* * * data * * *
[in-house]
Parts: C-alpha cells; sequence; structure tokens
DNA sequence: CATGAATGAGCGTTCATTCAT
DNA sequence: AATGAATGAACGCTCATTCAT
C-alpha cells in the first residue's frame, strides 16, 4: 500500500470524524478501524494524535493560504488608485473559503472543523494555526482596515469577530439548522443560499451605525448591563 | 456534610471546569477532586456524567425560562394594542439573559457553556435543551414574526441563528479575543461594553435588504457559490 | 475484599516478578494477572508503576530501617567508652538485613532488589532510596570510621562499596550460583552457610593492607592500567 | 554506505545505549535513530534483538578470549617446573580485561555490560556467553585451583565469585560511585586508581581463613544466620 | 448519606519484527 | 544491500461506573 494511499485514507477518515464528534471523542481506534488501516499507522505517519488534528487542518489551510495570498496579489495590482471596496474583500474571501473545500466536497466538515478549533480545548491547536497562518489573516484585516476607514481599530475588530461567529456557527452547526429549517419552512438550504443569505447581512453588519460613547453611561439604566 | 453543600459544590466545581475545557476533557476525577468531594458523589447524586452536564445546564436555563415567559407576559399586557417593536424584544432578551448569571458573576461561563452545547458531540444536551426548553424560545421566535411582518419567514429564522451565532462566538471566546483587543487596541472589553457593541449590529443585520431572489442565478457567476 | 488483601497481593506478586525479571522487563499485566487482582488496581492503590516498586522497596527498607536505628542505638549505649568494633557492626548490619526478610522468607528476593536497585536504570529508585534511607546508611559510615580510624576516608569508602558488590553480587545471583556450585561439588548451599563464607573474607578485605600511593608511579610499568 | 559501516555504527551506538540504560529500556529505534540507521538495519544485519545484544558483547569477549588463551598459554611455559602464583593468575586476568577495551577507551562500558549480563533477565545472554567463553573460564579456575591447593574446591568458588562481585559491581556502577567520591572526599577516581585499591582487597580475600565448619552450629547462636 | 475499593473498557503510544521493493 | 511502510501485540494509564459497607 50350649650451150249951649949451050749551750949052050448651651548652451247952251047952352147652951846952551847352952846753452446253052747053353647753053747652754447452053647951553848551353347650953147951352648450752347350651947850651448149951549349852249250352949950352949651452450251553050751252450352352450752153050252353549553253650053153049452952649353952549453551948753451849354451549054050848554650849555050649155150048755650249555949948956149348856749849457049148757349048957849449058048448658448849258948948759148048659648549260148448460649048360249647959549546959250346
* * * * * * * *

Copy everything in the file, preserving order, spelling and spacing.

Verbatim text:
[in-house]
Parts: C-alpha cells; sequence; structure tokens
DNA sequence: CATGAATGAGCGTTCATTCAT
DNA sequence: AATGAATGAACGCTCATTCAT
C-alpha cells in the first residue's frame, strides 16, 4: 500500500470524524478501524494524535493560504488608485473559503472543523494555526482596515469577530439548522443560499451605525448591563 | 456534610471546569477532586456524567425560562394594542439573559457553556435543551414574526441563528479575543461594553435588504457559490 | 475484599516478578494477572508503576530501617567508652538485613532488589532510596570510621562499596550460583552457610593492607592500567 | 554506505545505549535513530534483538578470549617446573580485561555490560556467553585451583565469585560511585586508581581463613544466620 | 448519606519484527 | 544491500461506573 494511499485514507477518515464528534471523542481506534488501516499507522505517519488534528487542518489551510495570498496579489495590482471596496474583500474571501473545500466536497466538515478549533480545548491547536497562518489573516484585516476607514481599530475588530461567529456557527452547526429549517419552512438550504443569505447581512453588519460613547453611561439604566 | 453543600459544590466545581475545557476533557476525577468531594458523589447524586452536564445546564436555563415567559407576559399586557417593536424584544432578551448569571458573576461561563452545547458531540444536551426548553424560545421566535411582518419567514429564522451565532462566538471566546483587543487596541472589553457593541449590529443585520431572489442565478457567476 | 488483601497481593506478586525479571522487563499485566487482582488496581492503590516498586522497596527498607536505628542505638549505649568494633557492626548490619526478610522468607528476593536497585536504570529508585534511607546508611559510615580510624576516608569508602558488590553480587545471583556450585561439588548451599563464607573474607578485605600511593608511579610499568 | 559501516555504527551506538540504560529500556529505534540507521538495519544485519545484544558483547569477549588463551598459554611455559602464583593468575586476568577495551577507551562500558549480563533477565545472554567463553573460564579456575591447593574446591568458588562481585559491581556502577567520591572526599577516581585499591582487597580475600565448619552450629547462636 | 475499593473498557503510544521493493 | 511502510501485540494509564459497607 50350649650451150249951649949451050749551750949052050448651651548652451247952251047952352147652951846952551847352952846753452446253052747053353647753053747652754447452053647951553848551353347650953147951352648450752347350651947850651448149951549349852249250352949950352949651452450251553050751252450352352450752153050252353549553253650053153049452952649353952549453551948753451849354451549054050848554650849555050649155150048755650249555949948956149348856749849457049148757349048957849449058048448658448849258948948759148048659648549260148448460649048360249647959549546959250346